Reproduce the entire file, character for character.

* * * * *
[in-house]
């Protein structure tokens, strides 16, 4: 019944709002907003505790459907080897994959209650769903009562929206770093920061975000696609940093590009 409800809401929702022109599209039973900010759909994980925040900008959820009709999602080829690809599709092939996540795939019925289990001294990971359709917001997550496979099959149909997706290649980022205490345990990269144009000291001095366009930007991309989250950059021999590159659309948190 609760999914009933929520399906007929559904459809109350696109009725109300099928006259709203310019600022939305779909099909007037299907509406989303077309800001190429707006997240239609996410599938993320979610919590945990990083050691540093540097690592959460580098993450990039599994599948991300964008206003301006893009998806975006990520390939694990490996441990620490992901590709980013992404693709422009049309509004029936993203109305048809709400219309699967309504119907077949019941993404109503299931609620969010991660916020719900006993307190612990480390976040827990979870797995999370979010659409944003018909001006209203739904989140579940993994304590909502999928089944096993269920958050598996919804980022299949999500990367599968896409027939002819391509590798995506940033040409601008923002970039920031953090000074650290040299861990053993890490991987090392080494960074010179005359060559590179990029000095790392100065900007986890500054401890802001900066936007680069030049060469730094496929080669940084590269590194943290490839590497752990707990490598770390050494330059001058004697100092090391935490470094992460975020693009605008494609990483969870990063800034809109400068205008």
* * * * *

[in-house]
């Protein structure tokens, strides 16, 4: 019944709002907003505790459907080897994959209650769903009562929206770093920061975000696609940093590009 409800809401929702022109599209039973900010759909994980925040900008959820009709999602080829690809599709092939996540795939019925289990001294990971359709917001997550496979099959149909997706290649980022205490345990990269144009000291001095366009930007991309989250950059021999590159659309948190 609760999914009933929520399906007929559904459809109350696109009725109300099928006259709203310019600022939305779909099909007037299907509406989303077309800001190429707006997240239609996410599938993320979610919590945990990083050691540093540097690592959460580098993450990039599994599948991300964008206003301006893009998806975006990520390939694990490996441990620490992901590709980013992404693709422009049309509004029936993203109305048809709400219309699967309504119907077949019941993404109503299931609620969010991660916020719900006993307190612990480390976040827990979870797995999370979010659409944003018909001006209203739904989140579940993994304590909502999928089944096993269920958050598996919804980022299949999500990367599968896409027939002819391509590798995506940033040409601008923002970039920031953090000074650290040299861990053993890490991987090392080494960074010179005359060559590179990029000095790392100065900007986890500054401890802001900066936007680069030049060469730094496929080669940084590269590194943290490839590497752990707990490598770390050494330059001058004697100092090391935490470094992460975020693009605008494609990483969870990063800034809109400068205008």